I returned home earlier this week from the annual conference of the American Israel Public Affairs Committee (AIPAC) in Washington, D.C., where at the Verizon Center I heard Hillary Clinton strongly criticize Donald Trump, a candidate for the presidency of the United States. A few hours later I heard Donald Trump criticize Barack Obama, the president of the United States.
I was therefore chagrined to read the disingenuous and thoroughly reprehensible statement issued by Lillian Pinkus, the newly-elected president of AIPAC, condemning Trump for criticizing Obama without at the same time condemning Clinton for criticizing Trump.
Pinkus phrased her condemnation as follows: “We say unequivocally that we do not countenance ad hominem attacks, and we take great offense to those that are levied at the President of the United States of America from our stage.” While in the next sentence Pinkus acknowledges the possibility of “policy differences,” she then effectively nullifies her concession by piously intoning that President Obama — not just the office of the presidency — must always be treated with respect.
What the statement, in its entirety, seems to suggest is that criticizing a candidate for president is permissible at AIPAC but that criticizing the president himself is not if the criticism is insufficiently “respectful.” Of course AIPAC reserves for itself the prerogative of determining what is respectful and what is not.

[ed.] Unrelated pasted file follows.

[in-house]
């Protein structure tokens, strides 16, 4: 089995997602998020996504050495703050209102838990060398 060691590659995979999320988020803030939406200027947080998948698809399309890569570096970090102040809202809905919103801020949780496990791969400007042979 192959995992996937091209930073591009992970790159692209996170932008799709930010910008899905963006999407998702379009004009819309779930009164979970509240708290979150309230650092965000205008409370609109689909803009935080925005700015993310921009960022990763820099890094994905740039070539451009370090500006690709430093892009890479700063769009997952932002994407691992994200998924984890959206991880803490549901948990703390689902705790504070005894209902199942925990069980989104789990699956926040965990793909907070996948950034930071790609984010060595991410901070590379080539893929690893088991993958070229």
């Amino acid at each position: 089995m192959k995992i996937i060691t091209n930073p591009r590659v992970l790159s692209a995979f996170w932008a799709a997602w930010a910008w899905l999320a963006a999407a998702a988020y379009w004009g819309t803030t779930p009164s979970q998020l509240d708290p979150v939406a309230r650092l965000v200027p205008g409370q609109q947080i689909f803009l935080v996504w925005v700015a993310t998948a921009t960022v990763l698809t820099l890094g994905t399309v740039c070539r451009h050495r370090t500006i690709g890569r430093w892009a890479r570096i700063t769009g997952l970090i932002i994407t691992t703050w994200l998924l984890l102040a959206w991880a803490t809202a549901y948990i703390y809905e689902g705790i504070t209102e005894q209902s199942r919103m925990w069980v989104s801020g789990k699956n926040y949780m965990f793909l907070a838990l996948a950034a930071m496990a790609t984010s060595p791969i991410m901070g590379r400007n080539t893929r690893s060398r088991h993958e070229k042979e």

What makes AIPAC’s selective condemnation especially pernicious is that President Obama obviously loathes Israel, has gone out of his way to insult and to mock its democratically-elected prime minister, and has negotiated a one-sided agreement with Iran that will permit the latter to acquire the nuclear weapons it needs to destroy Israel. Should that happen, the current president of the United States would be an accessory to genocide. He would have the blood of millions of Israelis on his hands. But evidently according to AIPAC he should not be held accountable — or even criticized — for any of this. Indeed, one can hardly fault the White House for concluding that AIPAC, notwithstanding its rhetoric about bipartisanship, is actually a mouthpiece for the Democratic Party, Barack Obama, and Hillary Clinton.
I happen not to like Donald Trump. He is not my first choice for president, nor even my second. But the double standard Ms. Pinkus and AIPAC have applied to his detriment is despicable.
Fortunately the breakout sessions I attended lacked the bias and partisanship of AIPAC’s leadership. For this reason, I signed up for next year’s conference.
But should AIPAC issue future statements as intolerant, as unfair, and as devoid of moral and intellectual consistency as the one it issued earlier this week implying that criticism it considers disrespectful should be prohibited, I will demand a refund.
Jay Bergman is a professor of history at Central Connecticut State University in New Britain.
This article was published by the New Haven Register and may be found here.